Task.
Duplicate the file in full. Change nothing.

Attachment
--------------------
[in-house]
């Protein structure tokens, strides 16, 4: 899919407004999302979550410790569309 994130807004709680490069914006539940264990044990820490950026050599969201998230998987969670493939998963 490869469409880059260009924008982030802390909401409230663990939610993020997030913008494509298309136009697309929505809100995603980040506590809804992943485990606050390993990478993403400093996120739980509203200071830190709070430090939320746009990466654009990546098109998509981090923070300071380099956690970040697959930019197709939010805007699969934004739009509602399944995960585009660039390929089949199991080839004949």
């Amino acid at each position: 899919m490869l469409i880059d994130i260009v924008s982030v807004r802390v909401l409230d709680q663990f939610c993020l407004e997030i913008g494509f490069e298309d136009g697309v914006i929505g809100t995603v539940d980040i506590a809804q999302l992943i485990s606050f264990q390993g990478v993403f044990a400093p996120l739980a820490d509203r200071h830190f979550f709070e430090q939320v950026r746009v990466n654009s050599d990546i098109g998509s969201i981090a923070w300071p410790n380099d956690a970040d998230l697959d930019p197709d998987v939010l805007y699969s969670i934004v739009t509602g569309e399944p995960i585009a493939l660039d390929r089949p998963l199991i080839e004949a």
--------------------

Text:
[in-house]
């Protein structure tokens, strides 16, 4: 899919407004999302979550410790569309 994130807004709680490069914006539940264990044990820490950026050599969201998230998987969670493939998963 490869469409880059260009924008982030802390909401409230663990939610993020997030913008494509298309136009697309929505809100995603980040506590809804992943485990606050390993990478993403400093996120739980509203200071830190709070430090939320746009990466654009990546098109998509981090923070300071380099956690970040697959930019197709939010805007699969934004739009509602399944995960585009660039390929089949199991080839004949």
């Amino acid at each position: 899919m490869l469409i880059d994130i260009v924008s982030v807004r802390v909401l409230d709680q663990f939610c993020l407004e997030i913008g494509f490069e298309d136009g697309v914006i929505g809100t995603v539940d980040i506590a809804q999302l992943i485990s606050f264990q390993g990478v993403f044990a400093p996120l739980a820490d509203r200071h830190f979550f709070e430090q939320v950026r746009v990466n654009s050599d990546i098109g998509s969201i981090a923070w300071p410790n380099d956690a970040d998230l697959d930019p197709d998987v939010l805007y699969s969670i934004v739009t509602g569309e399944p995960i585009a493939l660039d390929r089949p998963l199991i080839e004949a």